Yay, Obama going AGAIN against the freedom and liberties of the average Americans, siding with those scumbags at the RIAA, who are themselves working for the big editor industry, which themselves are screwing the artists, hiding the real talents in their shadow while producing whole sale crap like Transformers movies and the like... (sorry but I hate that twit Michael Bay)....



Time for Anonymous to start attacking those bastards at the RIAA...
edit on 15-3-2011 by Vitchilo because: (no reason given)


-Netflicks
-gamefly
-blockbuster
-amazon
-criagslist
-ebay
- pawn shops
-online merchandise brokers

Have made this a moot point. Nice try though.



posted on Mar, 16 2011 @ 11:18 AM
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This noob obama needs to worry about real problems instead of someone downloading a few movies or songs. Seriously how about making it illegal to hire illegal aliens with stiffer penalties, how about securing the border...nope, all hes worried about with his butt buddies is about filesharing...seriously who put this clown into office. At least with Bush we didn't have this stupid stuff.



posted on Mar, 16 2011 @ 11:32 AM
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Originally posted by ANOMALY502
Once again dont worry about the criminals on capital hill or the criminals committing fraud (banks) or anyone special, but if you stream a tv show because you missed it last night on tv your a FELON!!!


Hulu does this legally and free. They have almost every tv show. Just to let you know. This is mainly about music and movies as there are free legal online tv providers, even some of the Stations have their best shows online CW does (and they link them on hulu.)



posted on Mar, 16 2011 @ 11:38 AM
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All this is going to do is expand the wire taps on idividuals due to the slippery slope of the patriot act being implemented and also pander to his mouthpieces in media (i.e. rock stars, movie stars, rap moguls, etc...) who want that extra $.10 they get from each album sale. Its bs. These people have forgotten that most of them came from garages and should be happy that they are where they are now a days due to the fans. Ill bet that each and every one of the outspoken people in the media have at least dubbed a tape when they are younger. If they pay the fines first, then I will, otherwise, they need to stfu. Damn hipocrites.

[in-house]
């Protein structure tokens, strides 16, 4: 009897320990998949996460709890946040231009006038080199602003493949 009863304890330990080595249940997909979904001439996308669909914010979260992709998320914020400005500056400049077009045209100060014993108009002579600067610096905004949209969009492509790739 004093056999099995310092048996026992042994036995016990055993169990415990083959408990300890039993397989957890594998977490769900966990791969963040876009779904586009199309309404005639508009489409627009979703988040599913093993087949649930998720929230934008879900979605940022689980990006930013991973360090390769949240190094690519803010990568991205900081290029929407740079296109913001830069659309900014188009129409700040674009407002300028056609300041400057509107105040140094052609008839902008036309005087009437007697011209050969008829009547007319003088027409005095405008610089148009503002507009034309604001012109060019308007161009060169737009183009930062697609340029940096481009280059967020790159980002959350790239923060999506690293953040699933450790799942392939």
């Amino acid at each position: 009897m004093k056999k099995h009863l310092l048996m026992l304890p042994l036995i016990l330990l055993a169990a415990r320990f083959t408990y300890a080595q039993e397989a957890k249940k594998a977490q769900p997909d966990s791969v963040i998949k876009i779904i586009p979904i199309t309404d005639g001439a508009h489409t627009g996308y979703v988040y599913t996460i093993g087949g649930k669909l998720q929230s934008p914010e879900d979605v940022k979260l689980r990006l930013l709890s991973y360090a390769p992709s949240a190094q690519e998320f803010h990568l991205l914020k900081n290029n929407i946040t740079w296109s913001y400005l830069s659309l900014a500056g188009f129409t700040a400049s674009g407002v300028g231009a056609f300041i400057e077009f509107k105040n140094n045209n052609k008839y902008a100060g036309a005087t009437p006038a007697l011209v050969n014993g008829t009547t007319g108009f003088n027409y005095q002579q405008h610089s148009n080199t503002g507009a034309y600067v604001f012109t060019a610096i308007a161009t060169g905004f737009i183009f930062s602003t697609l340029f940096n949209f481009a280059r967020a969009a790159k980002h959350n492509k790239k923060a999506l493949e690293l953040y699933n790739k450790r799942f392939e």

posted on Mar, 16 2011 @ 11:41 AM
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Well the RIAA is already so twisted it's despicable.

en.wikipedia.org...

The RIAA's methods of identifying individual users had, in some rare cases, led to the issuing of subpoena to a recently deceased 83-year-old woman,[24] an elderly computer novice,[25] and a family reportedly without any computer at all.[26

In the case RIAA v. Tenenbaum, the jury awarded the RIAA $22,500 per song shared by Joel Tenenbaum resulting in a judgment of $675,000 for the shared 30 tracks (this was later reduced to $67,500 by the judge) and in the case RIAA v. Jammie Thomas-Rasset, the jury awarded $80,000 per song, or $1.92 million for 24 tracks[19][20] (this award was later reduced by the judge to $54,000,[21] though the final amount of damages has yet to be determined).

But these are all just fines, it seems not to serious (I know $1.92 million for 30 songs is pretty serious), and currently one can be jailed for copyright infringement, making it a felony seems to imply many more jail sentences.

Seriously? Jail for streaming the new hit song on YouTube? This is no longer a free country (Was it ever?).



posted on Mar, 16 2011 @ 11:42 AM
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One area of this subject that tends to get overlooked is Sheet Music/Tablature. Guitar Tablature is like "Cliff's Notes" of music. This is how I learn to play songs on guitar. There are a few remaining Tablature sites left due to being shut down by the RIAA. The remaining ones have more than 1 million songs transcribed for students of guitar, bass, drums, piano...etc. The RIAA seems to think that playing someone else's music on your own guitar is a crime. Especially when you post the tablature on the internet for others to learn from. Somewhere along the way, the RIAA began to lump Sheet Music and Tablature into the Pirating of Music category.

These sites are almost exactly like Wikipedia. They are merely a source for musicians around the world to transcribe music and post on a website so that others can learn to play these songs.

So would you guys consider learning to play other musicians songs a felony too? I certainly don't see it that way.
Just take a look at some of these sites if you find the time/interest. The only way that these sites can still operate is if they allow advertisers to inundate their website with literally dozens of ads that pop up in places that severely hinder the sites functions.